Great Graphics Heighten Immersion
And then there’s the content. Without incredibly high fidelity content, high pixel counts in VR headsets go underutilized. We see this often on mobile VR headsets, like Gear VR, where many applications render to a sub-optimal frame buffer in order to keep the application running at the right level of performance. The result is a virtual view which actually looks worse than what we see in a high-end headset like the Rift, even though Gear VR has a higher resolution. But some applications take full advantage of Gear VR’s pixels and the results can be really impressive (check out Oculus 360 Photos for one example).
Starbreeze made a smart acquisition of Nozon last year, a company which is developing a method for rendering film-quality visuals for VR which, unlike 360 video content, allows for 6DOF positional tracking and proper stereoscopy. Essentially they’re able to render the same level of detail in both geometry and lighting that you’d expect out of a pre-rendered CGI film, while retaining many of the benefits of a VR scene rendered in real-time.
Nozon took the CGI assets as-is from the independent short film Construct and rendered a short scene directly from the film for the StarVR headset. The result is a VR experience with visual fidelity that goes above and beyond anything else you’ve ever seen rendered in real-time in VR, and makes full use of StarVR’s ultra-wide field of view and massive pixel count. When I got to see this for myself I was in awe.
Between a screen door effect and pixels which are nearly invisible, the ultra-wide field of view, and content which can effectively take advantage of those elements, I felt like my head was thrust into a completely different place, far more fully than the binocular-like feeling of other high-end headsets. It was one of those moments I only rarely have in my work covering the VR industry where I think to myself ‘This is the experience we want all VR to feel like in the future’.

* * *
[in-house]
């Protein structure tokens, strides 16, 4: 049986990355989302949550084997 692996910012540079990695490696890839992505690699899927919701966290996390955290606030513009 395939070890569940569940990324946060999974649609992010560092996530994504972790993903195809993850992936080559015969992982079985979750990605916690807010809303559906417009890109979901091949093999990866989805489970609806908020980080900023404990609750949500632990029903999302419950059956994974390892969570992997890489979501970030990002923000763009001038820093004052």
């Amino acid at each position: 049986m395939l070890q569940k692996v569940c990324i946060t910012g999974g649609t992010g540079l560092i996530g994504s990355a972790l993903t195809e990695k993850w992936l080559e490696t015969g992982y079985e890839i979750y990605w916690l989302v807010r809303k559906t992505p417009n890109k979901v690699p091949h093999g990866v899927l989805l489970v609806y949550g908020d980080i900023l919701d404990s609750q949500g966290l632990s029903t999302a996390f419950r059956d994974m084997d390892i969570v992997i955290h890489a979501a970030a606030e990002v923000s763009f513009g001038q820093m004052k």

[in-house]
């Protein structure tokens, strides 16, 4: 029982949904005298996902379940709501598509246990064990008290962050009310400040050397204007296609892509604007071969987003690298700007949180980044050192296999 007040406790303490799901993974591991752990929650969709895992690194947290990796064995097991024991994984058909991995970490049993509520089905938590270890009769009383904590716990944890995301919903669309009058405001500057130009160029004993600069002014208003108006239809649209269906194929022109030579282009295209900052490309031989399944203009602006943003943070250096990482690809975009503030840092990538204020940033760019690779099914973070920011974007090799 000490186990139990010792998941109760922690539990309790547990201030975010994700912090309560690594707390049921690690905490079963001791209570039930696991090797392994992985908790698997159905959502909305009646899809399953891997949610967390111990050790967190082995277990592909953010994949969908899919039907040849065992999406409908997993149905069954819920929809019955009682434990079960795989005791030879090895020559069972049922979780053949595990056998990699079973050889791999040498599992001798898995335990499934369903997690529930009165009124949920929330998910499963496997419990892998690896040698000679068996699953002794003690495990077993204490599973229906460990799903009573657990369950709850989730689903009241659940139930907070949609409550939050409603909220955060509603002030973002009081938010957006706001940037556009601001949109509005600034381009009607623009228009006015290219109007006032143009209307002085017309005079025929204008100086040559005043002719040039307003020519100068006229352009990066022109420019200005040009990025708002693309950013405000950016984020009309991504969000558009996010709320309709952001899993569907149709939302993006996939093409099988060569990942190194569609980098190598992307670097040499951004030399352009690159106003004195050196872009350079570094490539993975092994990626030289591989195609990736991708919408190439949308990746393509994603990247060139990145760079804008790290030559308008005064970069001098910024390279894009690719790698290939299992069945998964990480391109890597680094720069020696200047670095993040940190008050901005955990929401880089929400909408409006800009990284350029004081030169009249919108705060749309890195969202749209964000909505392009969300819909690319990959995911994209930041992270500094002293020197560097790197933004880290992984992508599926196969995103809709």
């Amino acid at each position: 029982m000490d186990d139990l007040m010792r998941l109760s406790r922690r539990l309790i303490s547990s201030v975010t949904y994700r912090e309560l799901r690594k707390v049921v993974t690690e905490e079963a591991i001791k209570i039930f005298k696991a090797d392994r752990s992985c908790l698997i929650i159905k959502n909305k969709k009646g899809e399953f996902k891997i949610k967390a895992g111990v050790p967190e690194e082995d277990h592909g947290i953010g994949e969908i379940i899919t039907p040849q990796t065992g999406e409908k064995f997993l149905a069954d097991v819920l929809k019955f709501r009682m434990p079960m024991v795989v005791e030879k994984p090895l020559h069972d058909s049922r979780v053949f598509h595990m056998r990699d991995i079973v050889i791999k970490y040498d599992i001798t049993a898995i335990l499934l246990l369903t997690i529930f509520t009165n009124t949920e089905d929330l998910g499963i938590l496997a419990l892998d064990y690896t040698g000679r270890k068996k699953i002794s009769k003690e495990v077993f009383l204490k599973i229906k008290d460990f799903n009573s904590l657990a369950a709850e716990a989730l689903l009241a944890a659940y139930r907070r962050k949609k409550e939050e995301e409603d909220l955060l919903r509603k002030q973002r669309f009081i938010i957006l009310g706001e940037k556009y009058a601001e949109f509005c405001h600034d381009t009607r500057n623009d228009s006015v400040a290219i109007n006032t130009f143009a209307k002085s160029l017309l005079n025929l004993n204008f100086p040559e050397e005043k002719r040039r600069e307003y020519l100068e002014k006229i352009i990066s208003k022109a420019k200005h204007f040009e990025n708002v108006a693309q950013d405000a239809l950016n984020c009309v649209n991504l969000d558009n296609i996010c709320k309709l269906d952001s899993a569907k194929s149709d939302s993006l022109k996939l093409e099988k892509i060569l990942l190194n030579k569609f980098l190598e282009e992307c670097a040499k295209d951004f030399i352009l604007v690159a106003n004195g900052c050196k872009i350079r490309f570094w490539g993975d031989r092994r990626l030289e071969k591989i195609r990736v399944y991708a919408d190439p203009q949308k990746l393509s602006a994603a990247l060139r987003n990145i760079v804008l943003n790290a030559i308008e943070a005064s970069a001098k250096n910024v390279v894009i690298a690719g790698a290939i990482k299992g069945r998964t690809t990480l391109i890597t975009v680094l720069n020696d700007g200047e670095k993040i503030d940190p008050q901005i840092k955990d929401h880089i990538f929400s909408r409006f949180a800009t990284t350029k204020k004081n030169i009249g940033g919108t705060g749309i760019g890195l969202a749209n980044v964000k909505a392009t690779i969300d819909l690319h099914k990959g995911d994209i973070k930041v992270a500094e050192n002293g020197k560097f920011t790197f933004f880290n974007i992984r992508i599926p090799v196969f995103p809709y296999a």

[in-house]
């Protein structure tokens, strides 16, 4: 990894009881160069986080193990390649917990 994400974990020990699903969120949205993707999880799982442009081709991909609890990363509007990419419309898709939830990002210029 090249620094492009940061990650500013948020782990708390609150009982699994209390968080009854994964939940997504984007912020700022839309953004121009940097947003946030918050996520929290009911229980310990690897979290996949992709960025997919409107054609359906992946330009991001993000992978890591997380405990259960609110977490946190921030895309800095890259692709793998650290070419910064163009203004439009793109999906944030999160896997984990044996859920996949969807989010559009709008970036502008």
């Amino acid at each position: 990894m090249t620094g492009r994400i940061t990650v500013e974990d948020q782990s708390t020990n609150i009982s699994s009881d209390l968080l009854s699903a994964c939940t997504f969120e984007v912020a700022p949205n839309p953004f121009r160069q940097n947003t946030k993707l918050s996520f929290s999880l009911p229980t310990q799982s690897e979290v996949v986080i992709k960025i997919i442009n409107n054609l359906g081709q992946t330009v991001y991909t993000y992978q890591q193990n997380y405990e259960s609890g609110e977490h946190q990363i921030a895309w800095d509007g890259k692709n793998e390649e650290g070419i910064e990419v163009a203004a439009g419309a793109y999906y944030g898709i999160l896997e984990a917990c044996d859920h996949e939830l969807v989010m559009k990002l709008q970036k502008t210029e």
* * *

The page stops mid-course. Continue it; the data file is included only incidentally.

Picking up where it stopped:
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Now, that’s not to say that StarVR is perfect. I have the fortune of being able to look past a number of otherwise glaring issues which I know are not major technical hurdles and will come to the headset in time.
For instance, the PhasesSpace-based tracking as shown at VRLA was pretty awful. Starbreeze said this was due to an issue related to RF saturation at the event and a problem with configuring the tracking system correctly. I know for a fact that the folks developing this headset know what good tracking looks like, and that PhaseSpace is capable of very good tracking; this truly was just an issue of setup. I also know that even if it wasn’t, by this point other tracking tech like SteamVR Tracking (AKA Lighthouse) is relatively easy to come by, and further, because StarVR is positioned as a B2B product, high-end tracking systems like OptiTrack are also easy enough to slap on. Starbreeze in fact plans to support various tracking systems modularly so that businesses can use whichever is best for their needs.
There was also some notable stutter and tearing seen in the Nozon demo, which I was told was due to the content having a mismatched framerate compared to the refresh rate of the display. Again, I have seen Nozon’s work over the course of development, and I know what it can look right when all the technical tidbits are toggled correctly.
What I see—when I filter out what I know to be easy fixes of a VR headset that’s still in development—is a very promising device that’s capable of delivering a uniquely immersive VR experience, one that gives us a glimpse of what VR can and should look like in the future.